determining, using a processor operatively coupled to a memory, a fraud risk score based on weighting the mismatch and the elevated risk using a weighting specified by the merchant; and
providing the fraud risk score to the merchant.
2. The method of claim 1 wherein providing the fraud risk score to the merchant comprises:
inserting the fraud risk score in an authorization approval message; and
sending the authorization approval message to the merchant in response to the authorization request message.
3. The method of claim 1 wherein providing the fraud risk score to the merchant comprises:
sending the fraud risk score with other scores in batch to the merchant.
4. The method of claim 1 wherein the authorization request message further specifies an internet protocol (IP) address, the method further comprising:
determining an inconsistency between a geographic location of the IP address and the billing or shipping address;
determining the fraud risk score based on weighting the inconsistency, mismatch, and elevated risk using the weighting specified by the merchant.
5. The method of claim 1 wherein the authorization request message further specifies a product identifier, the method further comprising:
determining a product-related risk of fraud associated with the product identifier;
determining the fraud risk score based on weighting the product-related risk, inconsistency, and elevated risk using the weighting specified by the merchant.
6. The method of claim 5 wherein the product identifier includes a stock keeping unit (SKU).
7. The method of claim 1 wherein the authorization request message further specifies a customer name, the method further comprising:
determining a negative list match of the customer name with a name on a negative list, the negative list specified by the merchant;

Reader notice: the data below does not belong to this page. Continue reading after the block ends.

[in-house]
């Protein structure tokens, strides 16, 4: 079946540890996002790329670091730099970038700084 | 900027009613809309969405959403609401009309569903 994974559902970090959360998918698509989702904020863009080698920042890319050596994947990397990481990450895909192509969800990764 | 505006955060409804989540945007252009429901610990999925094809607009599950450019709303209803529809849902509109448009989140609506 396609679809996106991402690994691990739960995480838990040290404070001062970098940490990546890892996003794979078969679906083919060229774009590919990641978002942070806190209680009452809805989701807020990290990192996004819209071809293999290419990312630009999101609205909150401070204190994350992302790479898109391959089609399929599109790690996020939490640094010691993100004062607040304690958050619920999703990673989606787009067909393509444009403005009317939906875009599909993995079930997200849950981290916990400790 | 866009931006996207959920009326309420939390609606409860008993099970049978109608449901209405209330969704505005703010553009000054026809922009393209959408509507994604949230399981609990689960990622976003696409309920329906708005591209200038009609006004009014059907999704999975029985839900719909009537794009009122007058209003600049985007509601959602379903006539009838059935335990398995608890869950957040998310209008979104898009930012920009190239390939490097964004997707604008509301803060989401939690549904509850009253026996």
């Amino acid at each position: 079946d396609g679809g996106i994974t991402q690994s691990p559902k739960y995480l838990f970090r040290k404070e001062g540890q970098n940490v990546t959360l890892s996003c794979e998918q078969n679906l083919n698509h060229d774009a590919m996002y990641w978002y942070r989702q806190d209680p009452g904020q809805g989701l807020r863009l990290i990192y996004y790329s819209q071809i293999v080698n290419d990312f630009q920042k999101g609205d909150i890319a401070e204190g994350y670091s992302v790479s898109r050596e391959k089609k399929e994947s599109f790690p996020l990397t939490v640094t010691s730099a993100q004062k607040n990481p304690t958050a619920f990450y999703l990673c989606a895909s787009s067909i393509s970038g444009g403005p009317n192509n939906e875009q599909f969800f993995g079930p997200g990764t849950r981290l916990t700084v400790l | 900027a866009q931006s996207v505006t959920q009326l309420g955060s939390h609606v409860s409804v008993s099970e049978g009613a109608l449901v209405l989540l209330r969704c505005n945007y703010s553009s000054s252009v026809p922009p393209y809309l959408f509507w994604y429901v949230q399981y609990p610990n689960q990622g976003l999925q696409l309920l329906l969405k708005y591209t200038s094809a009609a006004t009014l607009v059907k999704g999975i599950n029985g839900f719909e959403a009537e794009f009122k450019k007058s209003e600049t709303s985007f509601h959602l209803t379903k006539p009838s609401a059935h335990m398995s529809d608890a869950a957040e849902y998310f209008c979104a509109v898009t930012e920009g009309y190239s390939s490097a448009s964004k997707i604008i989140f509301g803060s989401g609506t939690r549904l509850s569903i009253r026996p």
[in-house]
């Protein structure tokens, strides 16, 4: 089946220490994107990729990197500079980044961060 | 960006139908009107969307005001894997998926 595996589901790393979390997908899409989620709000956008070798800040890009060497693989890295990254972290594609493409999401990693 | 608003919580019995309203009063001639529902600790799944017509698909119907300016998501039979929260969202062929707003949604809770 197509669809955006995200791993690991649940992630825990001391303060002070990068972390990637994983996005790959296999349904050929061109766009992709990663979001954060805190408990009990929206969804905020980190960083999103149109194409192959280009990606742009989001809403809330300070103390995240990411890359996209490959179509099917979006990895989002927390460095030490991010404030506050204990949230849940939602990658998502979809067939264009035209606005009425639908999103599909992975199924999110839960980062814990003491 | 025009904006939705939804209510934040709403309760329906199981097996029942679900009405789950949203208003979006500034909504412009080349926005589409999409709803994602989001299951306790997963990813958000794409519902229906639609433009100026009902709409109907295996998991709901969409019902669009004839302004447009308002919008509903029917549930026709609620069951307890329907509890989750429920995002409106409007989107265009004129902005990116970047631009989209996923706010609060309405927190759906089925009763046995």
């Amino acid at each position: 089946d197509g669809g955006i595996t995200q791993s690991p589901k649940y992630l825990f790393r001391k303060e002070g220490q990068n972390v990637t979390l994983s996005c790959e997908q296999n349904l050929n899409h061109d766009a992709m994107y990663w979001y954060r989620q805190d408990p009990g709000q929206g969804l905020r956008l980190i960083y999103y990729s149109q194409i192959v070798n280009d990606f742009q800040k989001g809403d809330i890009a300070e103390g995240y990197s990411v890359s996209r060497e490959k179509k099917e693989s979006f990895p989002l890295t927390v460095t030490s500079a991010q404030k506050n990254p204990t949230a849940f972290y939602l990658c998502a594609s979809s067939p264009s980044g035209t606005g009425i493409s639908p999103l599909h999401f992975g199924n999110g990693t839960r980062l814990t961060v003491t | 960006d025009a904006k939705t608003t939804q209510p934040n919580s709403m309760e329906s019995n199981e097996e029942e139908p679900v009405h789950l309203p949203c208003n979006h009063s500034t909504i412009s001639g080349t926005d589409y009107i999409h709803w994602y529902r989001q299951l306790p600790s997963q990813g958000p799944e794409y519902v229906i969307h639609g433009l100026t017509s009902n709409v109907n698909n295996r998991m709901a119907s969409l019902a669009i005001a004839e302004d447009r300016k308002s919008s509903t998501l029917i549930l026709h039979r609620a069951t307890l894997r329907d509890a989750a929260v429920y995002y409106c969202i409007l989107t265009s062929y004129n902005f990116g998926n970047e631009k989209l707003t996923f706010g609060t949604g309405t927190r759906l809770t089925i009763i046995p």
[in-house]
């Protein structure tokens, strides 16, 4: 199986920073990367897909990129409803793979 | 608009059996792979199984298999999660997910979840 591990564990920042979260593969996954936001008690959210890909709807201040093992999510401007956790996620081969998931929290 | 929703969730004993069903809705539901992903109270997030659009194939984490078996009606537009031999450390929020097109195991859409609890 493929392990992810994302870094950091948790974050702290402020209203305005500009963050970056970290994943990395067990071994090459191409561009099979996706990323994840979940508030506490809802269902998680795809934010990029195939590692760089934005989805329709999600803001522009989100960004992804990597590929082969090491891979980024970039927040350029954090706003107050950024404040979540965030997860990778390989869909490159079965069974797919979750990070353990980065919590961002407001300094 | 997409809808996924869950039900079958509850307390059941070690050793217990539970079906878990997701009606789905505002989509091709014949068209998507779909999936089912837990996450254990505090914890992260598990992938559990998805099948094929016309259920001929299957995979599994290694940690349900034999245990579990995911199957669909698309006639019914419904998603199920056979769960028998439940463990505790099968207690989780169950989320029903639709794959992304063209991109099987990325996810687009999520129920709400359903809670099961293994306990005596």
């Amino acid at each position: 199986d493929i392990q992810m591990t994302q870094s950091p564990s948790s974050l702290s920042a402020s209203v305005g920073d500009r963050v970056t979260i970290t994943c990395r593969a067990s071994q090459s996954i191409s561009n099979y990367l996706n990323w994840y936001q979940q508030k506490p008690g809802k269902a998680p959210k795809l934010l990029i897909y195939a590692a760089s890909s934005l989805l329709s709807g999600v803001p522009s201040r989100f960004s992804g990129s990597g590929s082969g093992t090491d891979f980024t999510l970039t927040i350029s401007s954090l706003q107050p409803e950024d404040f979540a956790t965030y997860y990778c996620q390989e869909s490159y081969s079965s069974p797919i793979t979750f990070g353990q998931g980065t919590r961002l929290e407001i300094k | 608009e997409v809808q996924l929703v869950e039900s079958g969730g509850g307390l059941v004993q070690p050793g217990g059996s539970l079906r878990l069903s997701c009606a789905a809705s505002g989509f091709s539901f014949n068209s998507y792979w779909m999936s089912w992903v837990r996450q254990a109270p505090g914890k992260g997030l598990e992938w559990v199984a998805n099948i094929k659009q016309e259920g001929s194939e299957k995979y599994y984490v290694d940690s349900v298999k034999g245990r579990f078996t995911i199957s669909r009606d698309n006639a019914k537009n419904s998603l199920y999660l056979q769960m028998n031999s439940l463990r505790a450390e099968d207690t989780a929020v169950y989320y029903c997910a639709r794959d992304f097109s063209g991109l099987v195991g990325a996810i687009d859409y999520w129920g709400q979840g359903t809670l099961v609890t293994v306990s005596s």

determining the fraud risk score based on weighting the negative list match, inconsistency, and elevated risk using the weighting specified by the merchant.
8. The method of claim 1 wherein the association between the first and second payment accounts arise from ownership by at least one customer in common.
9. The method of claim 1 wherein the association between the first and second payment accounts arise from a common billing address.
10. The method of claim 1 wherein the merchant-specified weighting is entered by the merchant.
11. The method of claim 1 wherein the fraud risk score is a two-digit number and the payment accounts are payment card accounts.
12. The method of claim 1 wherein the operations are performed in the order shown.
13. The method of claim 1 wherein each operation is performed by the processor operatively coupled to a memory.
14. A machine-readable tangible storage medium embodying information indicative of instructions for causing one or more machines to perform the operations of claim 1.
15. A computer system executing instructions in a computer program, the computer program instructions comprising program code for performing the operations of claim 1.
16. A method comprising:
receiving from a merchant an authorization request message for a payment from a payment account of an accountholder;
identifying an elevated risk from data in the authorization request message;
ascertaining an elevated risk corresponding to another payment account of the accountholder;
determining, using a processor operatively coupled to a memory, a fraud risk score based on a merchant-specified weighting of the elevated risks; and
providing the fraud risk score to the merchant.
17. The method of claim 16 wherein providing the fraud risk score to the merchant comprises:
sending the fraud risk score with an authorization approval message to the merchant in response to the authorization request message.
18. The method of claim 16 wherein providing the fraud risk score to the merchant comprises:
sending the fraud risk score with other scores in batch to the merchant
19. A method comprising:
specifying a merchant-specified weighting for fraud risk scores;
beginning a sales transaction with a customer;
sending to a service provider an authorization request message for a payment from a payment account of an accountholder;
receiving an authorization approval message from an issuer and a fraud risk score from the service provider, the fraud risk score based upon the merchant-specified weighting, information within the authorization request message, and risk information of other payment accounts of the accountholder privy to the service provider; and
automatically denying, using a processor operatively coupled to a memory, the transaction with the customer based on the fraud risk score, notwithstanding an approval from the issuer indicated by the authorization approval message.
20. The method of claim 19 wherein the fraud risk score is within the authorization approval message.
US13/053,504 2010-03-23 2011-03-22 Merchant fraud risk score Active 2031-04-16 US8626663B2 (en)